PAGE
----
schools protecting children boy and girl holding handsChild abuse includes acts of physical, sexual, and emotional abuse. The consequences of abuse can be profound for its victims, including physical and/or emotional injury, difficulty in building healthy relationships, and increased likelihood of engaging in child abuse as an adult.

Teachers and other school staff bear a special responsibility in helping to identify victims of child abuse. Because they spend so much time with students, they are often able to observe physical or behavioral changes that suggest a possible problem. As a result, they are in a unique position to sound the alarm when they suspect a child is a victim of abuse. 

Recognizing the important role of educators in identifying child abuse, New Jersey (and all other states) requires school staff to contact the Division of Youth and Family Services (DYFS) if they have “reasonable cause to believe that a child has been subjected to child abuse.” The school staff member does not need confirmation from a second person to make the report. 

April is child abuse prevention month

Erring On the Side of Caution

In New Jersey, if a school staff member has reasonable suspicion of child abuse, failure to contact DYFS can result in legal repercussions for that staff member. At the same time, the person making the report is immune from civil liability or criminal prosecution if he or she makes the report “in good faith.” If school staff are not sure that what they are seeing is indicative of abuse, they are often encouraged to err on the side of caution in making the report.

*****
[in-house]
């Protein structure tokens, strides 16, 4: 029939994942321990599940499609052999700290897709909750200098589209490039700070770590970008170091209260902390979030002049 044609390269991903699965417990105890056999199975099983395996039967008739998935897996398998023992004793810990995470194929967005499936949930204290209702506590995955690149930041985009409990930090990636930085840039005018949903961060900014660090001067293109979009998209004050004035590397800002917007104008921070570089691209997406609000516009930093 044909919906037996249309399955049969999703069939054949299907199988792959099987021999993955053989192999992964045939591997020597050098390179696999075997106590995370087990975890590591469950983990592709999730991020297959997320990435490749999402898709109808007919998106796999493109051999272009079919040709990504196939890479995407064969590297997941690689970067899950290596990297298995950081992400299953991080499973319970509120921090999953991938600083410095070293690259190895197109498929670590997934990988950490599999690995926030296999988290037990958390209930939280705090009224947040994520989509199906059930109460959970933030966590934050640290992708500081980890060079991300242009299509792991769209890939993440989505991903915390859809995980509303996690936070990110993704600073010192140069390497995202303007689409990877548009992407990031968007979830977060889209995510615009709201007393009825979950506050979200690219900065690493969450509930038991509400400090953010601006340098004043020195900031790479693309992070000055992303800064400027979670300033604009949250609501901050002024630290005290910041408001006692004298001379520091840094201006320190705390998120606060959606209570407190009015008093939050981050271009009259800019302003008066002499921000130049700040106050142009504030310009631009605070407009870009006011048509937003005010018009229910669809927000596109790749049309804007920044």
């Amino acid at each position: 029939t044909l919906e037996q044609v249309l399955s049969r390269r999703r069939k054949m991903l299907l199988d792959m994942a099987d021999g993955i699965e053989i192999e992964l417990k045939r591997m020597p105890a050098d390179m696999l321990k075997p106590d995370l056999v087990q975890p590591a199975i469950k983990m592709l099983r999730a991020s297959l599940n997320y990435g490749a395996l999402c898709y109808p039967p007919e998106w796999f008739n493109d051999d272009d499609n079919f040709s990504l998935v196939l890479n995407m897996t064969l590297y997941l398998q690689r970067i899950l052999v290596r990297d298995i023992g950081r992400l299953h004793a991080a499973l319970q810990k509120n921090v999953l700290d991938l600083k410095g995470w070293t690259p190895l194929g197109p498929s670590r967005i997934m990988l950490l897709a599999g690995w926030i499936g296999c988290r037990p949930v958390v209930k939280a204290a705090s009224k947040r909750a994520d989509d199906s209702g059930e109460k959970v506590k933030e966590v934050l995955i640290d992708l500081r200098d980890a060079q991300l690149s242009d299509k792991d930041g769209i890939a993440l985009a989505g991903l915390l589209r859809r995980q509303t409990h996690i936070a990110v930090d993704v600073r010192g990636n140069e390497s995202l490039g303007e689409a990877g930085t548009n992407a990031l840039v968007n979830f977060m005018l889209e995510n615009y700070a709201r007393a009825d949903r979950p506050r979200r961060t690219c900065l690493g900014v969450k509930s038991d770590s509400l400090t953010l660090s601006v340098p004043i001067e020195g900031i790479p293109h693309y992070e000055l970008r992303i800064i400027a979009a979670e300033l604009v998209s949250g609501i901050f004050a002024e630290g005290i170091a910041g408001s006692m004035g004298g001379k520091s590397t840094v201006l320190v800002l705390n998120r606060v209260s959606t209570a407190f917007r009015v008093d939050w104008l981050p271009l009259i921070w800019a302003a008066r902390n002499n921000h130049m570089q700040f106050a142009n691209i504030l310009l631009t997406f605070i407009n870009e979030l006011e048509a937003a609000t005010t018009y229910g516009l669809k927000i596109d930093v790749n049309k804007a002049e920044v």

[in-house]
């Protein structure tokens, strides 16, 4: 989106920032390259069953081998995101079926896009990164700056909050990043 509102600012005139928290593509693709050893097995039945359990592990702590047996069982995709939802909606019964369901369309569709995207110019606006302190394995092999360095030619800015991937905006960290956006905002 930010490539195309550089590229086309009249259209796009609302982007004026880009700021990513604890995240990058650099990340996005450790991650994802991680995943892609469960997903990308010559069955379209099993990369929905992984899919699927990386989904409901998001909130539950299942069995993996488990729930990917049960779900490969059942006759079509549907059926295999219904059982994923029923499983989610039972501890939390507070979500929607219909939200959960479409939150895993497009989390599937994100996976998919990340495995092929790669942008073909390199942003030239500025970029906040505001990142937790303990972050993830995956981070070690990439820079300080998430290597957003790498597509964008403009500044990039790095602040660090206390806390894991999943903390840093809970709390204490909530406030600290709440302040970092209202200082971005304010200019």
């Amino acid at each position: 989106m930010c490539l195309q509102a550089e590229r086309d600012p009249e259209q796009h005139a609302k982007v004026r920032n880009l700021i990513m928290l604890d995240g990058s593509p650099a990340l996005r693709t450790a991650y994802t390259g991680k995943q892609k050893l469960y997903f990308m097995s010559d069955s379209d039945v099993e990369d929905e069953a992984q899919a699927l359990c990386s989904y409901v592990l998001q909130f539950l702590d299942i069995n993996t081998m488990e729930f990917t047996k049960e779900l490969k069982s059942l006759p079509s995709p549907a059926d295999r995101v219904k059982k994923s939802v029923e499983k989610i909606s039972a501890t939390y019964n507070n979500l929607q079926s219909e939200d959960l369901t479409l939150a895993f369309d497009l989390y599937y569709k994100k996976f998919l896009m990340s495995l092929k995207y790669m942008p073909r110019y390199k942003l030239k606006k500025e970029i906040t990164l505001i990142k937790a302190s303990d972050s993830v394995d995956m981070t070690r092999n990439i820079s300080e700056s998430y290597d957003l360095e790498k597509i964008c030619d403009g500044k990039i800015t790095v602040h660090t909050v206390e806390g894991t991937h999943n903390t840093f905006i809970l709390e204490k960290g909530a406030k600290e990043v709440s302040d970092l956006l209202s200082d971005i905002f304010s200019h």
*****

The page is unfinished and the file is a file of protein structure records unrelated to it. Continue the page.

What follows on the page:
What Happens Next?

The role of the schools is limited to identifying children who may have been abused. Here’s what happens next:

  • Once a report is made to DYFS, a caseworker is assigned to investigate. This case worker will take responsibility for following up with the child and the family, including trying to determine whether abuse has occurred, protecting the child if necessary, and providing help to the family.  
  • The case workers have the right to interview the child in school, talk with school personnel, and review his records without parental consent. Students may be interviewed alone or can request a familiar person to be present, but no “coaching” is permitted. Most information remains confidential during and after an investigation for legal reasons and to protect the child. 

While educators thus have the responsibility to report children suspected of being abused, you as a parent have the right to expect that they will use good judgment in deciding whether to make a report, will exercise discretion by only giving information to the people required to receive it, and will deal with your child in a sensitive manner. 

If you, as a parent, suspect any child is a victim of child abuse, call the NJ child abuse hotline at 877/NJ-ABUSE (652-2873). 

Dr. Shore, a psychologist, teaches part-time at Rutgers. He has authored six books and created a film series on bullying. Visit his website or email him.